Sermon for the Second Sunday before Lent

23rd Feb 2014


Sermon for the Second Sunday before Lent


“…but seek ye first the Kingdom of God and his righteousness, and all these things will be added unto you.”   Matthew 6. 33.


As we continue on these Epiphany Sundays we are given more and more gleanings from the Sermon on the Mount. And with these gleanings we explore the theme of what Christians have called have called ‘glory’. God’s glory is all around us and exists as the voice of the Creator which speaks to us much needed words of life. This is his provision for us and the resources we need for our soul’s survival. But all too many of us remain unaware. One of the ways in which we fail to heed God’s provision for us is through our own worry and distraction. The  tired soul displaces its natural spiritual energy and distances itself from the very source of its own being. The Gospel this morning with its mention of the lilies of the field, the birds of the air and the hairs on the human head all remind us of those things which have already been provided by God and which remain definite for us and unchanging. They are figures for our return to God as the centre of our being and to a place of deep peace.And yet it’s entirely possible for us to even in the face of all that has been provided for us, to remain stubbornly attached to worry and anxiety. Of course our worries are real enough, but neither is God’s provision to remain unheeded. It is real, and has become real in Jesus. So, then, what directions does this Gospel give us to return to the true source of our Christian being?

 

Well, we often feel the need to as we say ‘get away from it all’ and to experience an alternative environment where we may rest and find refreshment. Particularly to those places where we may ‘get back to nature’ perhaps to the countryside. If the city is the ultimate place of worrying stress and distraction, then the country, and the pastoral scene offers the opportunity to enjoy nature for its own sake, and where beautiful surroundings prevail, to give ourselves also the time to see things in close up and in detail. To marvel at the beauty of the created order and to see its detail, its colour, the way it transforms itself and the way in which it speaks can offer a healing experience which transforms us. But Matthew takes the message further and speaks of the Christian life as a partaking in the very glory of God himself. This is a glory which is taken into the very heart of the person. It is the glory of the presence of Christ who as the Son of the Father, is the very continuing expression of that divine Word of creation which was spoken ‘in the beginning’. Matthew proclaims this as we are invited to consider the birds of the air and lillies of the field. Consider not only means to ‘work out’ but to enter deeply into the fine detail. And with this the reminder that even Solomon in all his glory was not clothed like one of these! But their existence and their feeding; the glory that is birdsong and the beauty of the field comes from the source of all being, God. It is an expression which comes to us from a divine source. And it is always there for us to return to the source of all being and to find in this place the very source for renewal of life and for its enrichment.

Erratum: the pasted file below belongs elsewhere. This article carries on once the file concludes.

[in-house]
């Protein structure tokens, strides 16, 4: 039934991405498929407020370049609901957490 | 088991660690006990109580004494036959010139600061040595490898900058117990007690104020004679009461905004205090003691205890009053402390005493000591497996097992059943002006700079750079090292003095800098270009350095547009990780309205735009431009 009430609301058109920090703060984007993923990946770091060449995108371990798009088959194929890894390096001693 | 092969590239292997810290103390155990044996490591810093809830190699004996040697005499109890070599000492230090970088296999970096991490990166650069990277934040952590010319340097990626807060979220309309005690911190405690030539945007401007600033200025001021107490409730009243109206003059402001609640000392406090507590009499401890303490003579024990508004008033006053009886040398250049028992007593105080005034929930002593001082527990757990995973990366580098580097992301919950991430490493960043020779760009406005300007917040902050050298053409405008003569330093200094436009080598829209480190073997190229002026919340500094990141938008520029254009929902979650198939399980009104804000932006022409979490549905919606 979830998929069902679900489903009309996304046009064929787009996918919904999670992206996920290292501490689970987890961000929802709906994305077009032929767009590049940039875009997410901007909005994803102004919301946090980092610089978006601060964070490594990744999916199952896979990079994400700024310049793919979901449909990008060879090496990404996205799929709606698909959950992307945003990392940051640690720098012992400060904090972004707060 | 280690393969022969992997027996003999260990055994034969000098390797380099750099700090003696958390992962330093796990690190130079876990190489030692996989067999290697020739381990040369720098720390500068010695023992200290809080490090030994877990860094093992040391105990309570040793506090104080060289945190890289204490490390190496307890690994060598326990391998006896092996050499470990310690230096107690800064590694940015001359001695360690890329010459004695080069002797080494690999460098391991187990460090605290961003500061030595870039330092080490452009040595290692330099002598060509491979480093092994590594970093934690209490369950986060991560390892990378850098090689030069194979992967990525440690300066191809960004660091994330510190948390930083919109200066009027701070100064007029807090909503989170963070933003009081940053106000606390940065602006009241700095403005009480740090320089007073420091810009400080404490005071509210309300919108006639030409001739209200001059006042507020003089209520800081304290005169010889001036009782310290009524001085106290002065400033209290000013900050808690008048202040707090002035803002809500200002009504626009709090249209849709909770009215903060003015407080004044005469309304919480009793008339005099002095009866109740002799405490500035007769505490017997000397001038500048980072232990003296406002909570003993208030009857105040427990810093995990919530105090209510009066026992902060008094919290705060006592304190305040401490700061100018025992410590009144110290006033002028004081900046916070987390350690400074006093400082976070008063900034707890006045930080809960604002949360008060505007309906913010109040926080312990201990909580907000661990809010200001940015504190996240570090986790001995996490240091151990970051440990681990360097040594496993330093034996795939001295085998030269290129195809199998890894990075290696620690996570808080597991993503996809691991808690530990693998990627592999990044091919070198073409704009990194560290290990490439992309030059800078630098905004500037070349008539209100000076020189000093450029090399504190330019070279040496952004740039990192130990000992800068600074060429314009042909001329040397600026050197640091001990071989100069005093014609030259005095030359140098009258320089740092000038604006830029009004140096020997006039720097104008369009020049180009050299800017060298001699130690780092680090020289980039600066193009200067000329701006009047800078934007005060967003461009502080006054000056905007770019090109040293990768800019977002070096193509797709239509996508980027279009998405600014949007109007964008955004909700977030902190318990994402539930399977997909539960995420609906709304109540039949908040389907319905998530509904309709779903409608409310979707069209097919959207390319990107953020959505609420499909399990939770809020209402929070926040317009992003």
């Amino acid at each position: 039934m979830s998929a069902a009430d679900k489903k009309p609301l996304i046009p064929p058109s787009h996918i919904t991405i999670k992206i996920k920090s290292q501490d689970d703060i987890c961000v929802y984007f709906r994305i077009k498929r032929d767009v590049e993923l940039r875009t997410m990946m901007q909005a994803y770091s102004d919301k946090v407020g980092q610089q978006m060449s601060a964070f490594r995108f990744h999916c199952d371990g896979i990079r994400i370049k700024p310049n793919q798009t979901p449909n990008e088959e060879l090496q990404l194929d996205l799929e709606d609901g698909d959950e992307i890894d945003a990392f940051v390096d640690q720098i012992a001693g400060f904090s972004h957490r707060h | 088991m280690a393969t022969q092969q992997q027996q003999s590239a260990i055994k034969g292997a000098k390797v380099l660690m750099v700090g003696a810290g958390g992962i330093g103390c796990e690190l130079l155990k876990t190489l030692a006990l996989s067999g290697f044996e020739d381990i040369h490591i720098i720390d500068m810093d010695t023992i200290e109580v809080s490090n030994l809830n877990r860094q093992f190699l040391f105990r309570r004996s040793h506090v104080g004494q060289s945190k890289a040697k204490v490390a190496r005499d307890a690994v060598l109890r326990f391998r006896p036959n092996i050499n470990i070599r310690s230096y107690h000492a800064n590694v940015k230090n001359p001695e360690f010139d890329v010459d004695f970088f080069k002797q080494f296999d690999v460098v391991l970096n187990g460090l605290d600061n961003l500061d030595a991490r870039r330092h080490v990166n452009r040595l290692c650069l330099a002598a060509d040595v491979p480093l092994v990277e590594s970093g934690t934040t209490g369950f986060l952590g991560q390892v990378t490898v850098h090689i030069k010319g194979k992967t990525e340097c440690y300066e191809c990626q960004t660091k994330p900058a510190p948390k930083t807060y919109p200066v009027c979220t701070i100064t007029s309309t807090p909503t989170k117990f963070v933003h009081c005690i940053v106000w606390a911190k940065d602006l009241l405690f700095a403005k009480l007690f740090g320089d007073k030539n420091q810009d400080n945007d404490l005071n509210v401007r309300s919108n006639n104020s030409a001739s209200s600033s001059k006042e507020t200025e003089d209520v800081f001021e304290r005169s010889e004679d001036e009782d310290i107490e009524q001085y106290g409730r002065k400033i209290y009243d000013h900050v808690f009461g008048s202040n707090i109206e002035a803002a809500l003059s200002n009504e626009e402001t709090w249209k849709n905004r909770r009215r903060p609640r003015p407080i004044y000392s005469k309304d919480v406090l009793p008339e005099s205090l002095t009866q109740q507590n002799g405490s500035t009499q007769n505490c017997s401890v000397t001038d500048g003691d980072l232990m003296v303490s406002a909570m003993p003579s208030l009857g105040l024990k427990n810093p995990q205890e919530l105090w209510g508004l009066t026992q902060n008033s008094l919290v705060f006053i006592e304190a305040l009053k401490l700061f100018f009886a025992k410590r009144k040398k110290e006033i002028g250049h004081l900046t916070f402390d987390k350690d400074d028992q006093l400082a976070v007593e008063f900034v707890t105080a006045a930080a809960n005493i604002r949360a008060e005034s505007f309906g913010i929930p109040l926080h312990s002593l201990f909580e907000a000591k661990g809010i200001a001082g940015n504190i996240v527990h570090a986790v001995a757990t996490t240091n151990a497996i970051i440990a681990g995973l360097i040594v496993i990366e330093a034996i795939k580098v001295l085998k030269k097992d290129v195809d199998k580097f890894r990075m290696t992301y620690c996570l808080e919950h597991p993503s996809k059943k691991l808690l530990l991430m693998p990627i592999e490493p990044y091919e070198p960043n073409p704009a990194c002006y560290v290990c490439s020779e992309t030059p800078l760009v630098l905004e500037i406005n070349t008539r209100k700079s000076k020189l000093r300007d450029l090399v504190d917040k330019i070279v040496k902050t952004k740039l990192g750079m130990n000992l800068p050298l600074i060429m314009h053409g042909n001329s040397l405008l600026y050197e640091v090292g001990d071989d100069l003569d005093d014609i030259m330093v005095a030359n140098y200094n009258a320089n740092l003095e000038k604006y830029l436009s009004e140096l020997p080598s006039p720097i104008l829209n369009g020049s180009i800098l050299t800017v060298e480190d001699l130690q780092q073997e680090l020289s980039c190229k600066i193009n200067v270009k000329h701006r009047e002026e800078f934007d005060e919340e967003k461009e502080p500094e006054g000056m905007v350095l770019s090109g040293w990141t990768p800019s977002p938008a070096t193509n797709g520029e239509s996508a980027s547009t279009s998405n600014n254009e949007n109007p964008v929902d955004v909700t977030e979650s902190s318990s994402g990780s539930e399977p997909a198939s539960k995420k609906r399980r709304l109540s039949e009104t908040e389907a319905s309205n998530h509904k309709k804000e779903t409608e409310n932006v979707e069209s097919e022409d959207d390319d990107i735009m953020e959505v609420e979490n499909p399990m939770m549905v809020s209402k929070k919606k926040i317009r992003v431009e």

The message that emerges from this teaching allows us to make contrasting observations about the modern popular media and particularly of its tendency toward an enhanced and misdirected self-consciousness. We see the increasing number of popular TV programmes which have people showing extremes of emotion as a matter of course : screaming, exclaiming, and crying bucketloads, shaking with fear…  and then there are the tabloids and their obsession with the lude and rude behaviour patterns of the celebrities. All this is leading down the pathway toward a kind of emotional free fall, and this is entertainment as distraction, transference, as emotional disonance and as hyperactivity which is shallow. In this there is no stillness, no time for reflection (most popular programmes assume an attention span of 4 seconds) and it not very human. It stands to place before the audience continuing and sustained amounts of hyperactivity. And the music which feeds all this to the consumer is the one which is nerve janglingly discordant. And yet in the city there are tranquil places too, galleries, churches, parks…and there is music and there are people who continue to invite us to consider the beauty and the range of the created order as a place and as an expression for our healing. But lying deeper is God, its source. the maker loves what he has made and who desires its healing.